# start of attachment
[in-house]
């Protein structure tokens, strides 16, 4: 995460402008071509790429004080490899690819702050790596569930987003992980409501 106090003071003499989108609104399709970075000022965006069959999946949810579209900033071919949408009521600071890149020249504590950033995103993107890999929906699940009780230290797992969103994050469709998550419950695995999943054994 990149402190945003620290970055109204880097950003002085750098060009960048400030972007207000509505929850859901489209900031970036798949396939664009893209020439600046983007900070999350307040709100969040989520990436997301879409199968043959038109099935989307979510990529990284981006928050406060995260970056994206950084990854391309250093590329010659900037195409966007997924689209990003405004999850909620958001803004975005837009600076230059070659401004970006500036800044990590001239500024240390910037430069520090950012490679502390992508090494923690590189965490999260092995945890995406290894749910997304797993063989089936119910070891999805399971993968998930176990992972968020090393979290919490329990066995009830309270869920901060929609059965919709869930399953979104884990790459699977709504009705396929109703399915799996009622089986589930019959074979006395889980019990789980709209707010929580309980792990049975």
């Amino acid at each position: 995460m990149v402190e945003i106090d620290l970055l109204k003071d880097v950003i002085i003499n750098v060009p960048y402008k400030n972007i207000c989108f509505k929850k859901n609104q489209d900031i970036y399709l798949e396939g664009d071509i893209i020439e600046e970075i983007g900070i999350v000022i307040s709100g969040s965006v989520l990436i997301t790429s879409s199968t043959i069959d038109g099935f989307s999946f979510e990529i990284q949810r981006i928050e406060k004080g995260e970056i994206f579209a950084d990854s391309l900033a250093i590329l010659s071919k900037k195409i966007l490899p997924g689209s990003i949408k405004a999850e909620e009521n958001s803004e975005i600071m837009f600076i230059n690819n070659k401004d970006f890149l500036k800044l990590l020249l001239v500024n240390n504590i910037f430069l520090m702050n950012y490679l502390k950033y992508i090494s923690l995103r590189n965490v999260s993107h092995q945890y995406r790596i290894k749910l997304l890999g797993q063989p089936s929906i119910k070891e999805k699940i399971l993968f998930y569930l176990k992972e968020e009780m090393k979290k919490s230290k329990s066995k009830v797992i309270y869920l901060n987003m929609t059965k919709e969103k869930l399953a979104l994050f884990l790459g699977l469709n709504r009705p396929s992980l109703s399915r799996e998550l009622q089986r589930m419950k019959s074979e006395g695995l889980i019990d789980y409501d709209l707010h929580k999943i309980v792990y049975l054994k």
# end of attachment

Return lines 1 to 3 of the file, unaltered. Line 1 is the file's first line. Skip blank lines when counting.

[in-house]
């Protein structure tokens, strides 16, 4: 995460402008071509790429004080490899690819702050790596569930987003992980409501 106090003071003499989108609104399709970075000022965006069959999946949810579209900033071919949408009521600071890149020249504590950033995103993107890999929906699940009780230290797992969103994050469709998550419950695995999943054994 990149402190945003620290970055109204880097950003002085750098060009960048400030972007207000509505929850859901489209900031970036798949396939664009893209020439600046983007900070999350307040709100969040989520990436997301879409199968043959038109099935989307979510990529990284981006928050406060995260970056994206950084990854391309250093590329010659900037195409966007997924689209990003405004999850909620958001803004975005837009600076230059070659401004970006500036800044990590001239500024240390910037430069520090950012490679502390992508090494923690590189965490999260092995945890995406290894749910997304797993063989089936119910070891999805399971993968998930176990992972968020090393979290919490329990066995009830309270869920901060929609059965919709869930399953979104884990790459699977709504009705396929109703399915799996009622089986589930019959074979006395889980019990789980709209707010929580309980792990049975």
């Amino acid at each position: 995460m990149v402190e945003i106090d620290l970055l109204k003071d880097v950003i002085i003499n750098v060009p960048y402008k400030n972007i207000c989108f509505k929850k859901n609104q489209d900031i970036y399709l798949e396939g664009d071509i893209i020439e600046e970075i983007g900070i999350v000022i307040s709100g969040s965006v989520l990436i997301t790429s879409s199968t043959i069959d038109g099935f989307s999946f979510e990529i990284q949810r981006i928050e406060k004080g995260e970056i994206f579209a950084d990854s391309l900033a250093i590329l010659s071919k900037k195409i966007l490899p997924g689209s990003i949408k405004a999850e909620e009521n958001s803004e975005i600071m837009f600076i230059n690819n070659k401004d970006f890149l500036k800044l990590l020249l001239v500024n240390n504590i910037f430069l520090m702050n950012y490679l502390k950033y992508i090494s923690l995103r590189n965490v999260s993107h092995q945890y995406r790596i290894k749910l997304l890999g797993q063989p089936s929906i119910k070891e999805k699940i399971l993968f998930y569930l176990k992972e968020e009780m090393k979290k919490s230290k329990s066995k009830v797992i309270y869920l901060n987003m929609t059965k919709e969103k869930l399953a979104l994050f884990l790459g699977l469709n709504r009705p396929s992980l109703s399915r799996e998550l009622q089986r589930m419950k019959s074979e006395g695995l889980i019990d789980y409501d709209l707010h929580k999943i309980v792990y049975l054994k």